Figure 1
Vaccination coverage in older adults by sociodemographic characteristics, stratified by gender. EPICOVID-19 Study, Brazil (the bars represent the 95% confidence interval for proportions).

Table 2 shows the results of vaccination coverage against influenza for older adults and stratified by the number of comorbidities reported. There was no statistically significant difference for the adjusted coverage ratio (p=0.278) concerning women. In men, higher coverage was observed among those with two (PR=1.14; 95% CI: 1.02-1.19) and three or more comorbidities (PR=1.19; 95% CI: 1.07-1.31) and was 19% higher in the latter than the group without this condition (p=0.007).

Table 2
Comorbidities, vaccination coverage, and crude and adjusted coverage ratios. EPICOVID-19 Study, Brazil.

Figure 2 shows the percentage of obtaining the vaccine from a private health provider by sociodemographic variables. Almost all (97.5%) the older adults obtained the vaccine in the public network. There was no difference in percentages regarding gender and age groups (p>0.05) among those who acquired it through a private provider. However, 7.7% of older adults in the South obtained the vaccine in the private network, five times that observed in the Southeast (1.4%). The most educated (7.5%) and those belonging to the highest wealth quintile (5.3%) had the highest percentage of vaccination in the private network.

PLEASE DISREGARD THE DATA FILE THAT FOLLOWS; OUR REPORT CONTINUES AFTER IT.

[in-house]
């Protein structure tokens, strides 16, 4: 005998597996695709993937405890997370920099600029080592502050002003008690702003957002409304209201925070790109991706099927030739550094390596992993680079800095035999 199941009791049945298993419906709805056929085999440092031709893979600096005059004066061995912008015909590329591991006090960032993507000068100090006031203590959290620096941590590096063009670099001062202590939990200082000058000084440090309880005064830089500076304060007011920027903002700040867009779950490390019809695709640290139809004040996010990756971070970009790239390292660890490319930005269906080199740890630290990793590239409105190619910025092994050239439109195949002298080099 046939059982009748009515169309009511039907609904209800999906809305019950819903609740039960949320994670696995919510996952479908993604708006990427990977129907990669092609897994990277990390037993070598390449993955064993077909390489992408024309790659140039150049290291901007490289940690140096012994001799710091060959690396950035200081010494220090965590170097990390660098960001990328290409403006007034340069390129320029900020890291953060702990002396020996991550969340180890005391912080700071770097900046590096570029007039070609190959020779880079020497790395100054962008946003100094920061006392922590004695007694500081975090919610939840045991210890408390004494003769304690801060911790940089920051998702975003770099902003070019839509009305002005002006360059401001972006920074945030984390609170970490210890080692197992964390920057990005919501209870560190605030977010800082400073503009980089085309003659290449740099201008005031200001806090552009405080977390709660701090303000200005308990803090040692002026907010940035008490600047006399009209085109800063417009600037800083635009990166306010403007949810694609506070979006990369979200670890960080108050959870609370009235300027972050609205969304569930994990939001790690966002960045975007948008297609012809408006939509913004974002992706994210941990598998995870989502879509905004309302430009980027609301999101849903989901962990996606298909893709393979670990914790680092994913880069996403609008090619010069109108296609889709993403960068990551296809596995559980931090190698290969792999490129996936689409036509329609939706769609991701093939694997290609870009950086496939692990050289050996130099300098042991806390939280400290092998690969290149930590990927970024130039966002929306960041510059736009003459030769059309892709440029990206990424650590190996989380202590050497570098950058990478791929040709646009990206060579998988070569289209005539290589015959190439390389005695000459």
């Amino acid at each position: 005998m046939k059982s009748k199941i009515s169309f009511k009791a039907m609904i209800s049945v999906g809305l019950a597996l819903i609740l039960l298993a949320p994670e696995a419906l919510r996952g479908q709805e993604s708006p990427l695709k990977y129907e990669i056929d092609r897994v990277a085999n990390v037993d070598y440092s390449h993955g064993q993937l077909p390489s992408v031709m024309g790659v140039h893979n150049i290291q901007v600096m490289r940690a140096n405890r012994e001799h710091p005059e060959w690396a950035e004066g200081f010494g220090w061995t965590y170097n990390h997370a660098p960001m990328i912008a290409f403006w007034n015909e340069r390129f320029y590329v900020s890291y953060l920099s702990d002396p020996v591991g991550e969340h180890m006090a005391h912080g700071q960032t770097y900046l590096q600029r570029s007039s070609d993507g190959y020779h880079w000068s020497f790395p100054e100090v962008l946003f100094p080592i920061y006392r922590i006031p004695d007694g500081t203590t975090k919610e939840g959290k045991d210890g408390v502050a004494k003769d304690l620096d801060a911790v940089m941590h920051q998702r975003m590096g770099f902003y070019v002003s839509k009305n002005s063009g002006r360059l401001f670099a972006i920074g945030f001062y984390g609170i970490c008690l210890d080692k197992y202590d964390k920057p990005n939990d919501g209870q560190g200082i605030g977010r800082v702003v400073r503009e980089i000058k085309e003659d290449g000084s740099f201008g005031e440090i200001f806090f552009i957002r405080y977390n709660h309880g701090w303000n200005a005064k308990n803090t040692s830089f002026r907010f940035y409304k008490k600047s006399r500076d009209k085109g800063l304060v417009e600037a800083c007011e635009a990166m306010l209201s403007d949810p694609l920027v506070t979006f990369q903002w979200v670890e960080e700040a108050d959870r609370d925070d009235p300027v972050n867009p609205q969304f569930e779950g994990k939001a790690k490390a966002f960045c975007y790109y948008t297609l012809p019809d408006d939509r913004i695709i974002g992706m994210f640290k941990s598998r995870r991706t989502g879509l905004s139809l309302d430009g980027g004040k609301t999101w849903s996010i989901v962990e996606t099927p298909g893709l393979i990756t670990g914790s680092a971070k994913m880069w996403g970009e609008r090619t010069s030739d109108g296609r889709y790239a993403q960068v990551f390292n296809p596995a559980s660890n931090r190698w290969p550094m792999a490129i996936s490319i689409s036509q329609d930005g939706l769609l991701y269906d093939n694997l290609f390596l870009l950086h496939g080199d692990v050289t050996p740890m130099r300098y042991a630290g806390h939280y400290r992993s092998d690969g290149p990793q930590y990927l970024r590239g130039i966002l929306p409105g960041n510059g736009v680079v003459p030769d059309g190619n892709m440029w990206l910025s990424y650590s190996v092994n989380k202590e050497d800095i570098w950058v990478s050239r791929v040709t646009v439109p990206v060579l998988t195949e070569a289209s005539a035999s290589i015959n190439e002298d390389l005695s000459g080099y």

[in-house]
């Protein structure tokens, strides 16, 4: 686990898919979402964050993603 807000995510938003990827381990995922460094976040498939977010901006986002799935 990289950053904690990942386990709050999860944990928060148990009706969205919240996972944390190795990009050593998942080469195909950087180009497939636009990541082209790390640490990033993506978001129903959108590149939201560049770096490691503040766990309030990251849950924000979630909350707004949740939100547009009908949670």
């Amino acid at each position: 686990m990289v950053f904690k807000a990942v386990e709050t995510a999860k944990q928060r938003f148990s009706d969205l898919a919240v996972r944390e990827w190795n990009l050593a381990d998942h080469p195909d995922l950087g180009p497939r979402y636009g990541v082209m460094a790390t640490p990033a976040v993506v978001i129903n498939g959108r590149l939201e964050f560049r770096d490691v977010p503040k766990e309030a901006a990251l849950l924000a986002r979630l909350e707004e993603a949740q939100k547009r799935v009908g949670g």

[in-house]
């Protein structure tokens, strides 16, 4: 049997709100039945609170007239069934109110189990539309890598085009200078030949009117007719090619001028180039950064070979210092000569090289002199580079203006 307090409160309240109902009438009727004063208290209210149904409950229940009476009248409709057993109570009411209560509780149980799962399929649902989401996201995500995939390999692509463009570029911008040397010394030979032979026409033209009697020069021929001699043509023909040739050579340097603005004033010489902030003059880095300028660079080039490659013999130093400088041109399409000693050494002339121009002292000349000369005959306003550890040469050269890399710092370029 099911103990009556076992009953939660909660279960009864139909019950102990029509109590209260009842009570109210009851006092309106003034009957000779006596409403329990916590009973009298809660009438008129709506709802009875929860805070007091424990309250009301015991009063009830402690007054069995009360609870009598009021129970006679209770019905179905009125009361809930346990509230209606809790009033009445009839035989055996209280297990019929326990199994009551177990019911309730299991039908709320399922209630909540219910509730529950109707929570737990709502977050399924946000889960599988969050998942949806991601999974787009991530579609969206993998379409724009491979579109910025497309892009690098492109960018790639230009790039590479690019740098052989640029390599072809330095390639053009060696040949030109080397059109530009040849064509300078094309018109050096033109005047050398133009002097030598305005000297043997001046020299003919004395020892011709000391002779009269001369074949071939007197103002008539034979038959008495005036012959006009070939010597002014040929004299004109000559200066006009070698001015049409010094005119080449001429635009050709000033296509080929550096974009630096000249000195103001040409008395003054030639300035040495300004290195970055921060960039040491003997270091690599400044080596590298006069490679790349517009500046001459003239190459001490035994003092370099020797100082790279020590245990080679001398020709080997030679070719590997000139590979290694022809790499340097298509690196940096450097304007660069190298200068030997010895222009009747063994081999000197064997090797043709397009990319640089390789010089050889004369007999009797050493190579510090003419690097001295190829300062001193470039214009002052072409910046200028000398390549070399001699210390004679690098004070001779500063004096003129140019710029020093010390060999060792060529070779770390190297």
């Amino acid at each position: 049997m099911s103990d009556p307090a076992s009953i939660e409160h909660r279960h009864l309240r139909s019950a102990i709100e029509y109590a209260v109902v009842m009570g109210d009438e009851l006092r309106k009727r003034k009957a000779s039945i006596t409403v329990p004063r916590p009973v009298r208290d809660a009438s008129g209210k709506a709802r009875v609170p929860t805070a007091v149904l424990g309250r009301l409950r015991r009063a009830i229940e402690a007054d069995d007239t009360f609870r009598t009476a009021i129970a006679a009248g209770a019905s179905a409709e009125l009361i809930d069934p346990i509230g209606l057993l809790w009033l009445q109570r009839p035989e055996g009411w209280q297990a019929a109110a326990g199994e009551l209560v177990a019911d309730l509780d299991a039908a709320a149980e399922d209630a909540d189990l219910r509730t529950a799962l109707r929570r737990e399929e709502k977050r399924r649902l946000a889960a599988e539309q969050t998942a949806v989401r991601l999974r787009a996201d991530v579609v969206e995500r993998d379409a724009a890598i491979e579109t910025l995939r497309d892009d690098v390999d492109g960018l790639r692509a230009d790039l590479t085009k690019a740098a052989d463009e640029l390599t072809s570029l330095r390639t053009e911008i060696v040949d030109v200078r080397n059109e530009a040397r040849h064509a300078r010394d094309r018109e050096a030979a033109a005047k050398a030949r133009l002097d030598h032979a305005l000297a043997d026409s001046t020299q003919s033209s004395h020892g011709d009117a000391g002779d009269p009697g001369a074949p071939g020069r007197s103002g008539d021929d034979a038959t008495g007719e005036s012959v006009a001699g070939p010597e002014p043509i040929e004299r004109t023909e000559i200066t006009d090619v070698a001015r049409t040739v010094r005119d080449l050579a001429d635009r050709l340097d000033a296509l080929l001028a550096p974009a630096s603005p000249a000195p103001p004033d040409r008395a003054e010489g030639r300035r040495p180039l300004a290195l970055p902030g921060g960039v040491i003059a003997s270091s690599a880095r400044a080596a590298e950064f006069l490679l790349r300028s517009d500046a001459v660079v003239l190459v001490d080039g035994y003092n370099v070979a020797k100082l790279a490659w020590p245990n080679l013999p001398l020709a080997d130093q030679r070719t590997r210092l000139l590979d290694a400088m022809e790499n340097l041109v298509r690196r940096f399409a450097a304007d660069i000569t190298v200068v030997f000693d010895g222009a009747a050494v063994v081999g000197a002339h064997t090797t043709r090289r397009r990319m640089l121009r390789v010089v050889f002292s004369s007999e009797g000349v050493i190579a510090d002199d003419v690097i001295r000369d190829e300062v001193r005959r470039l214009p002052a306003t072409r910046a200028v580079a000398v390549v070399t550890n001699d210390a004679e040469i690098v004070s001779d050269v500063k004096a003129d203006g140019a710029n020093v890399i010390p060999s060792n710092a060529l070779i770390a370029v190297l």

Figure 2
Acquisition of influenza vaccine from a private healthcare provider. EPICOVID-19 Study, Brazil (the bars represent the 95% confidence interval for proportions).

Discussion

Flu vaccine coverage in older adults during the COVID-19 pandemic in the sentinel cities of the EPICOVID-19 study was 82.3% (95% CI: 80.1-84.2). No differences were observed by gender, age, or region of the country, but higher coverage was identified between more affluent and more educated individuals. Among indigenous people, coverage was lower than among other ethnic groups but without statistical significance. A direct association was observed between coverage and number of comorbidities among men, but not among women, even adjusting for confounding factors. Most of the population obtained the vaccine from the public network (97.5%), and among those who obtained it through the private network, the highest percentage was in the South, among the most educated and wealthiest.

The federal government’s goal for influenza vaccination coverage in older adults was 80% in the 2008-2016 period. However, population-based studies carried out in some municipalities in São Paulo and southern Brazil showed coverage ranging from 71%1818 Barata RB, Moraes JC, Antonio PR, Dominguez M. Immunization coverage survey: empirical assessment of the cluster sampling method proposed by the World Health Organization. Rev Panam Salud Publica 2005; 17(3):184-190. to 78%1111 Sato AP, Antunes JL, Moura RF, de Andrade FB, Duarte YA, Lebrao ML. Factors associated to vaccination against influenza among elderly in a large Brazilian metropolis. PLoS One 2015;10(4):e0123840.